Reflections: from whence and to where?
I conclude with reflections on this research odyssey, which requires a little more personal background. My intellectual identity is as a world-systems analyst, deploying a radical historical approach to social science that privileges long-term large-scale thinking (Wallerstein 1993, 2004). In the 1980s and 1990s I employed this approach to develop a world-systems political geography. In the third edition of the textbook resulting from this work (Taylor 1993), I included world cities for the first time; the book now concluded with the idea that cities were beginning to rival states in the contemporary world-economy. Thus my starting point in this field was city/state relations on which I continued to developed ideas (Taylor 1995, 2000 and 2013). This has meant that I have brought a particular intellectual baggage to the study of the interlocking network model of inter-city relations. Not being an urban geographer but studying cities, not being an economic geographer but studying firms, both left me rather semi-detached from human geography as a discipline. No matter, I take an indisciplinary view on the knowledge structures we have inherited from the late nineteenth century so as to be partially insulated from the straightjackets of discipline fashions and agendas6.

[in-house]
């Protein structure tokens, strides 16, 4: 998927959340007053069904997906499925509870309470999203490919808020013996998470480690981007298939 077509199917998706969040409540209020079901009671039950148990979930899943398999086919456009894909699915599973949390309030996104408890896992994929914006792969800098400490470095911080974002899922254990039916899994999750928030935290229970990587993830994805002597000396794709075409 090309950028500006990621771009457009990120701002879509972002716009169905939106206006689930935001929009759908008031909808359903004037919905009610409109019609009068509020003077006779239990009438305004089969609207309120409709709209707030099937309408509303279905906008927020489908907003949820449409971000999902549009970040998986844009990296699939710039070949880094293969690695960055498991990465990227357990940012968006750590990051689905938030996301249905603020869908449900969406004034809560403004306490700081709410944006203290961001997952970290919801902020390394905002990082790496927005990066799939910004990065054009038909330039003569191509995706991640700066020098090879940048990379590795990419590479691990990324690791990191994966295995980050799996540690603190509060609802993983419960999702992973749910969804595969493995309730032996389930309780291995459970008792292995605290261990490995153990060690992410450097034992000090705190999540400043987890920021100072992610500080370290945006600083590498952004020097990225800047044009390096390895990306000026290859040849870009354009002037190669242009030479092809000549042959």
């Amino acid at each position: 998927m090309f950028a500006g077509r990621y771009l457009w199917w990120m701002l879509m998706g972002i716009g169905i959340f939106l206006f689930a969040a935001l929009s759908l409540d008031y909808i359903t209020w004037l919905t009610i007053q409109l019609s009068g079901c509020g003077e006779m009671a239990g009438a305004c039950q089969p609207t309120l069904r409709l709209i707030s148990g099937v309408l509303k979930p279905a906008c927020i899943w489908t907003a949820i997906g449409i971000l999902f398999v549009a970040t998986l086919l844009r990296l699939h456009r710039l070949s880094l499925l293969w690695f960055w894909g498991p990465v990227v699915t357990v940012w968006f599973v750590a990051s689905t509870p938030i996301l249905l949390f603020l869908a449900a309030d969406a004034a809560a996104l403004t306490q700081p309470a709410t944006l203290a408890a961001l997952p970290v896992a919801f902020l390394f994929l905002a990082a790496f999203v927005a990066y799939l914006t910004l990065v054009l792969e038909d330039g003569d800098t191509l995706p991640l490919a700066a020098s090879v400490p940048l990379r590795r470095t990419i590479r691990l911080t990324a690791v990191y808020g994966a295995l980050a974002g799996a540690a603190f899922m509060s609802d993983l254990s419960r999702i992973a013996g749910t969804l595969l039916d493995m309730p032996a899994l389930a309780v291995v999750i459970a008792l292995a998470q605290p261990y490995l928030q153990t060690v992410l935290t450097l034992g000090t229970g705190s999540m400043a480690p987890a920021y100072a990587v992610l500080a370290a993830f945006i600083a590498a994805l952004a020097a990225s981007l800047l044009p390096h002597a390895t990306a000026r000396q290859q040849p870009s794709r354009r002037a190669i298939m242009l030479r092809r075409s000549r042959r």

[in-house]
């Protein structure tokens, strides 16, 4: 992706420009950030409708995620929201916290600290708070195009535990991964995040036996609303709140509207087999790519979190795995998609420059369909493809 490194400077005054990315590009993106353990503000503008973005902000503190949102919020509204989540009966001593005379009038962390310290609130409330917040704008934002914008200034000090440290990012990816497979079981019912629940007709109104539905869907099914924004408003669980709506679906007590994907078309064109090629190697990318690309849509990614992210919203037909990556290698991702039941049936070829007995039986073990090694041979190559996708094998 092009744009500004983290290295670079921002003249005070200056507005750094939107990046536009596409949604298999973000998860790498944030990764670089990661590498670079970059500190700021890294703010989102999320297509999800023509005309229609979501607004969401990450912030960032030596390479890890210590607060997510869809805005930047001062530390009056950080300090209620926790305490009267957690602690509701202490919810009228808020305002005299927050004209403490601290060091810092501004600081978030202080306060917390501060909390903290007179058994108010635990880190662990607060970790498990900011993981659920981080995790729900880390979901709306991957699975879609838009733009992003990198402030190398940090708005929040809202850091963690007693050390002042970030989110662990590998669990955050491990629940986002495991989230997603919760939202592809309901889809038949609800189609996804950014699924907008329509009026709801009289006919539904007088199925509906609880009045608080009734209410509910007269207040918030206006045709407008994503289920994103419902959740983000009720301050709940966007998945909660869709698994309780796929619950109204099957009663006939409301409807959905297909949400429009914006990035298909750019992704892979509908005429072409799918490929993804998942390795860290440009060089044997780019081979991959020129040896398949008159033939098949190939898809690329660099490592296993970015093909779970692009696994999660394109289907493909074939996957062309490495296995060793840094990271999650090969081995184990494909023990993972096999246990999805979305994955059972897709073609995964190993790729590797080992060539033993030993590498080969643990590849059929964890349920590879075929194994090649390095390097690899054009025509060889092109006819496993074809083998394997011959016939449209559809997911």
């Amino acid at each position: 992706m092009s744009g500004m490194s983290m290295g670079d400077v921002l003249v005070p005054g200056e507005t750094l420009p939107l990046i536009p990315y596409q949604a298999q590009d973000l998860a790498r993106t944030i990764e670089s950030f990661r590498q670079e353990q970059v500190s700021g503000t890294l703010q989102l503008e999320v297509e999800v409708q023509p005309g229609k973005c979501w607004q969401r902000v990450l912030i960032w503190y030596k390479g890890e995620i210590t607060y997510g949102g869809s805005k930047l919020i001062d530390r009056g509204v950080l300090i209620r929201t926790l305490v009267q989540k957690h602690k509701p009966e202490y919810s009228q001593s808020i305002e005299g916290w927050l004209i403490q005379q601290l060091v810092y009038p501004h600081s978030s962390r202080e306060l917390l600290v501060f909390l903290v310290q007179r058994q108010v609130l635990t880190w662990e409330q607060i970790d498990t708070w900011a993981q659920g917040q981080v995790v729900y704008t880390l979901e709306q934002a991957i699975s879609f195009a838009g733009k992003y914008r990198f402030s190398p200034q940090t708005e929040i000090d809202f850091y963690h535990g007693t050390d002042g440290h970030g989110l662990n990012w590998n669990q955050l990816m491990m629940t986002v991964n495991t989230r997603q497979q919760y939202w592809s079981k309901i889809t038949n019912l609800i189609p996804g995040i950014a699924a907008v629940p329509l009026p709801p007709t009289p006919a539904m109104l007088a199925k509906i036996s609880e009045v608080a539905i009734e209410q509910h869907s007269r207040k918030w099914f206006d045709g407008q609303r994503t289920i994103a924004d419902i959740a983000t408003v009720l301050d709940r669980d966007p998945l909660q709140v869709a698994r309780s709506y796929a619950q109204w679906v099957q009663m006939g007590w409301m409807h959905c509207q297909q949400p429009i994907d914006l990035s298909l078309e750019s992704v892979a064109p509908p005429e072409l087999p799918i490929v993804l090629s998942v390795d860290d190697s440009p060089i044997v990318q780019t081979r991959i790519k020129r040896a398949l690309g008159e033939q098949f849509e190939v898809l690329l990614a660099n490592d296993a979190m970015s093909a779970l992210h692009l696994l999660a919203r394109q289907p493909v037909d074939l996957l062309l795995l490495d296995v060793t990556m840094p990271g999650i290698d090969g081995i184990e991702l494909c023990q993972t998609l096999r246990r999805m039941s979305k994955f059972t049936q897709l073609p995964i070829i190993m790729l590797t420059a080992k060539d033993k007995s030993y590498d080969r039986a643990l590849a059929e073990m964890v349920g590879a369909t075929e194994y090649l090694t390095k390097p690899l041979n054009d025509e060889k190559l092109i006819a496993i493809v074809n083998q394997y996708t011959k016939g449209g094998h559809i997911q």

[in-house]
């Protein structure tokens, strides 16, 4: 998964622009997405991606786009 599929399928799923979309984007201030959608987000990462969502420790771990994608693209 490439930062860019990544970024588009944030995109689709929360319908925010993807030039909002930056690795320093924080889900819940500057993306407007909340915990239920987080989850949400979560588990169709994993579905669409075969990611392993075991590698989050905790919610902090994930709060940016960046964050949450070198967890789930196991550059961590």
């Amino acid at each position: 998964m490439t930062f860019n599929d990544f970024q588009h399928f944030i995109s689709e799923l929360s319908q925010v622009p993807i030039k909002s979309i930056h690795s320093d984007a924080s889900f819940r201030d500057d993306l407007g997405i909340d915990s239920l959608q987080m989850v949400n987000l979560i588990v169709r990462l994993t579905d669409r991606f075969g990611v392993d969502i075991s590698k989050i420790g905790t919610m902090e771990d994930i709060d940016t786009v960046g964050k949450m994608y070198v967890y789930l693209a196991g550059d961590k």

This positionality is important when relating to criticisms. For instance, studying macro-social change leaves me generally vulnerable to post-structural and related ‘post-‘ critiques of both large-scale quantitative modelling and grand narratives7. In practice this has generated concerns that global applications of the interlocking network model are coincidently too broad and too narrow. In the former case it is suggested that a ‘western model’ of the city is being imposed on cities from other world regions and thereby distorting our understanding of ‘non-Western’ cities. This is a variant of the more general argument that rejects the idea of globalization as a homogenizing force across the world. I agree with the latter position: my view is that all cities are affected by globalization (there is no such entity as a ‘non-global city’) but that this does not create homogeneity because there is a geography to globalization reflecting variations in degrees of influence on cities that themselves have very different provenances. The inter-city process that the interlocking model describes is simply one process among a cacophony of processes, local and non-local, that constitute cities across the world. The importance of this global process will vary amongst cities: for instance, it is more important in New York and Johannesburg compared to Cleveland and Maputo, which is what the interlocking model attempts to measure. It is not saying that Maputo is like New York or Cleveland is like Johannesburg but it is saying that this inter-city commercial process can be found in all four cities. In other words, we are not defining a ‘type’ of city; we are measuring a process.